Tyler’s Law Signed Into Effect by Governor Following the Death of Skydiver and the Instructor Last Year

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California skydiving rules are being made to change following the death of a skydiver and the Instructor he jumped with last year. The skydiving Instructor was determined to be uncertified prompting the new regulation, called “Tyler’s Law”. The law mandates instructors are certified while facilitating jumps in California and that it’s to the operator’s discretion to make certain they are.

The newly imposed regulation, “Tyler’s Law”,  is named for novice skydiver Tyler Turner, 18 who was skydiving for the first time while celebrating a birthday in August last year. Turner, alongside his Instructor, Yong Kwon, 25 both died when their parachutes failed to deploy during a tandem skydive. Tyler had just graduated high school two months before.

The skydive which occurred at a skydiving center near Lodi California had been the center of an investigation regarding whether or not more stringent regulation was required. According to a representative of the USPA, Mr. Kwon had taken a skydiving class but it was conducted by someone who was uncertified themselves.

Ed Scott, Executive director of the USPA said that multiple people including Kwon himself were led to believe that he had been certified. However, further investigation indicated that he took an unaccredited skydiving class.

According to Mr. Scott the facilitator of the unaccredited class, a Robert Pooley, has been stripped of his licensure and certification as a result. The USPA further required that all individuals who had previously been instructed by Mr. Pooley be retrained by certified instructors.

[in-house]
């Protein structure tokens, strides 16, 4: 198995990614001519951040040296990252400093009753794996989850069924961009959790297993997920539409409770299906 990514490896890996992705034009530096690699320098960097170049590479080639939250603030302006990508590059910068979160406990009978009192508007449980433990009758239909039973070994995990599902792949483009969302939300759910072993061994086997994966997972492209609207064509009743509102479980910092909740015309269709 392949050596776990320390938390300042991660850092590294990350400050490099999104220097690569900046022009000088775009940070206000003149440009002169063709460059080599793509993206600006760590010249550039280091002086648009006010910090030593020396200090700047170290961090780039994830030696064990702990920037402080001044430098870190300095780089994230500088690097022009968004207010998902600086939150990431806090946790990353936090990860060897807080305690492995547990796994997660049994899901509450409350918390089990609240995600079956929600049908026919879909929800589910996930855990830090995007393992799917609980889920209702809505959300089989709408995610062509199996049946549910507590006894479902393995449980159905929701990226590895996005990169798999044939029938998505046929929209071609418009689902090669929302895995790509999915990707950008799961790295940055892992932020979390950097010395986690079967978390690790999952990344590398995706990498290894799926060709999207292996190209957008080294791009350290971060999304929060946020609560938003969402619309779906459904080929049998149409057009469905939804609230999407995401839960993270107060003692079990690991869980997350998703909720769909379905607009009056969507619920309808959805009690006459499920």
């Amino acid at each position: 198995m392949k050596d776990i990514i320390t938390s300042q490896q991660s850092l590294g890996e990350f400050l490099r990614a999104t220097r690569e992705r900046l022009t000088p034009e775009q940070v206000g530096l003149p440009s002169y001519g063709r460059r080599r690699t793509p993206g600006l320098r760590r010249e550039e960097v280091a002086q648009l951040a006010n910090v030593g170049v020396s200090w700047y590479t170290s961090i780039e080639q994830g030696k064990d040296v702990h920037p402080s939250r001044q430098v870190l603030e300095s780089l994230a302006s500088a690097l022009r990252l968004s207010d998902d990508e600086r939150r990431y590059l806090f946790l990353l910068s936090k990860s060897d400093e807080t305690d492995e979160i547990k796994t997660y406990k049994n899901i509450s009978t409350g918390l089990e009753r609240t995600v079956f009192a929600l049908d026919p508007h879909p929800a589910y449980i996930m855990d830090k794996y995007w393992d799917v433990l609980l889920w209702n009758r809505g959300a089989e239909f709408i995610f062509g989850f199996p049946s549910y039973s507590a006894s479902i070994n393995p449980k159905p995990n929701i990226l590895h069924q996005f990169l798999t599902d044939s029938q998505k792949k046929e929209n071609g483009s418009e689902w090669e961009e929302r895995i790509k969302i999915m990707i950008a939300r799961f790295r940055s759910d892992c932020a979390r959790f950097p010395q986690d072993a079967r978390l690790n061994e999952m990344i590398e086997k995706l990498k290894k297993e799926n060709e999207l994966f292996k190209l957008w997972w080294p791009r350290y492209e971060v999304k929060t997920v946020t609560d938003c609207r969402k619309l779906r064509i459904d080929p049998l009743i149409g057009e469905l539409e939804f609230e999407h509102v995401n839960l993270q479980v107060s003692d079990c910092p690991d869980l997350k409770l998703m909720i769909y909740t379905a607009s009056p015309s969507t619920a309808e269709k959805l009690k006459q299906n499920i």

Mr. Scott said, “We found out pretty quickly as we began to investigate the fatal accident, as we investigate all fatal skydiving accidents, that the tandem instructor had not been certified either by us, by the U.S. Parachute Association, to be a tandem instructor or by any manufacturer of tandem skydiving equipment.”

“Tyler’s Law” requires that the skydiving center make certain their Instructors are legitimately certified and provide proper documentation indicating as much. It further stipulates that in the event of a fatal accident, the deceased skydivers family may sue the skydiving center if they failed to comply with the law.

“Tyler’s Law” was signed into law by the governor, Jerry Brown after the FAA failed to sanction the skydive center that employed Mr. Kwon.

Victim Tyler Turner’s mother, Francine Turner, took her concerns to the capitol and the governor saw fit to issue the regulation by signing the bill into law in September of this year.

Mrs. Turner said, “It’s up to them to check and make sure they are putting a qualified person out there, how are we to know otherwise.”

However, she stated the victory is a hollow one in the wake of the loss of her son.

She stated, “It’s really hard to feel joyous when on the other side it is such great sorrow.”

The drop zone located near Lodi has itself been the source of investigations in the past due to a high number of deaths associated with the center. Some of which were the result of skydiver error.

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